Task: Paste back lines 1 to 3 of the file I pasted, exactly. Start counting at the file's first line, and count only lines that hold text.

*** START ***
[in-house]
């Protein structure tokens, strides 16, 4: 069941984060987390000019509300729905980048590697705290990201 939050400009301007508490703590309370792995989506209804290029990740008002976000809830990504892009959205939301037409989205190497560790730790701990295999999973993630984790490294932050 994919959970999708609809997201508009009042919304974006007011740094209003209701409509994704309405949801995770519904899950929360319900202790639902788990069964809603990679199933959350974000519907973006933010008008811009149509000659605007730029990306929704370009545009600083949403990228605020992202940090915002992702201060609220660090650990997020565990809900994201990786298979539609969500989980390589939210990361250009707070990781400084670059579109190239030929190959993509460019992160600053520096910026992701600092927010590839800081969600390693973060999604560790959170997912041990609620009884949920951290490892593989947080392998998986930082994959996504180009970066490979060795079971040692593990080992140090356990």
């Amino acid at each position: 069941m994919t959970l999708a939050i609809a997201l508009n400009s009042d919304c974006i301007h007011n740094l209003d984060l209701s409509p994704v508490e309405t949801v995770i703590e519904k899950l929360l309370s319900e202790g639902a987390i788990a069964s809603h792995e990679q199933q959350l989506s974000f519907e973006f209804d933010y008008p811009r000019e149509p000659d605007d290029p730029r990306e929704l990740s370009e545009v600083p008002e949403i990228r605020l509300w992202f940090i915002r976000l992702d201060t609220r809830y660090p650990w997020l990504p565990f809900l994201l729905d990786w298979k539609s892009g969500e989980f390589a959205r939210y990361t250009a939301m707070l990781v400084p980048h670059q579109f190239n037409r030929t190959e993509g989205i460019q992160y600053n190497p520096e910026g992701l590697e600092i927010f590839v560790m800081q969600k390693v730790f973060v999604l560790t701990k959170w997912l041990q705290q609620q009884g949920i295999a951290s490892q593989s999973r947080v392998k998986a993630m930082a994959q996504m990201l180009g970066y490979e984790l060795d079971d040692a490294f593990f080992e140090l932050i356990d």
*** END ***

[in-house]
């Protein structure tokens, strides 16, 4: 069941984060987390000019509300729905980048590697705290990201 939050400009301007508490703590309370792995989506209804290029990740008002976000809830990504892009959205939301037409989205190497560790730790701990295999999973993630984790490294932050 994919959970999708609809997201508009009042919304974006007011740094209003209701409509994704309405949801995770519904899950929360319900202790639902788990069964809603990679199933959350974000519907973006933010008008811009149509000659605007730029990306929704370009545009600083949403990228605020992202940090915002992702201060609220660090650990997020565990809900994201990786298979539609969500989980390589939210990361250009707070990781400084670059579109190239030929190959993509460019992160600053520096910026992701600092927010590839800081969600390693973060999604560790959170997912041990609620009884949920951290490892593989947080392998998986930082994959996504180009970066490979060795079971040692593990080992140090356990």
């Amino acid at each position: 069941m994919t959970l999708a939050i609809a997201l508009n400009s009042d919304c974006i301007h007011n740094l209003d984060l209701s409509p994704v508490e309405t949801v995770i703590e519904k899950l929360l309370s319900e202790g639902a987390i788990a069964s809603h792995e990679q199933q959350l989506s974000f519907e973006f209804d933010y008008p811009r000019e149509p000659d605007d290029p730029r990306e929704l990740s370009e545009v600083p008002e949403i990228r605020l509300w992202f940090i915002r976000l992702d201060t609220r809830y660090p650990w997020l990504p565990f809900l994201l729905d990786w298979k539609s892009g969500e989980f390589a959205r939210y990361t250009a939301m707070l990781v400084p980048h670059q579109f190239n037409r030929t190959e993509g989205i460019q992160y600053n190497p520096e910026g992701l590697e600092i927010f590839v560790m800081q969600k390693v730790f973060v999604l560790t701990k959170w997912l041990q705290q609620q009884g949920i295999a951290s490892q593989s999973r947080v392998k998986a993630m930082a994959q996504m990201l180009g970066y490979e984790l060795d079971d040692a490294f593990f080992e140090l932050i356990d």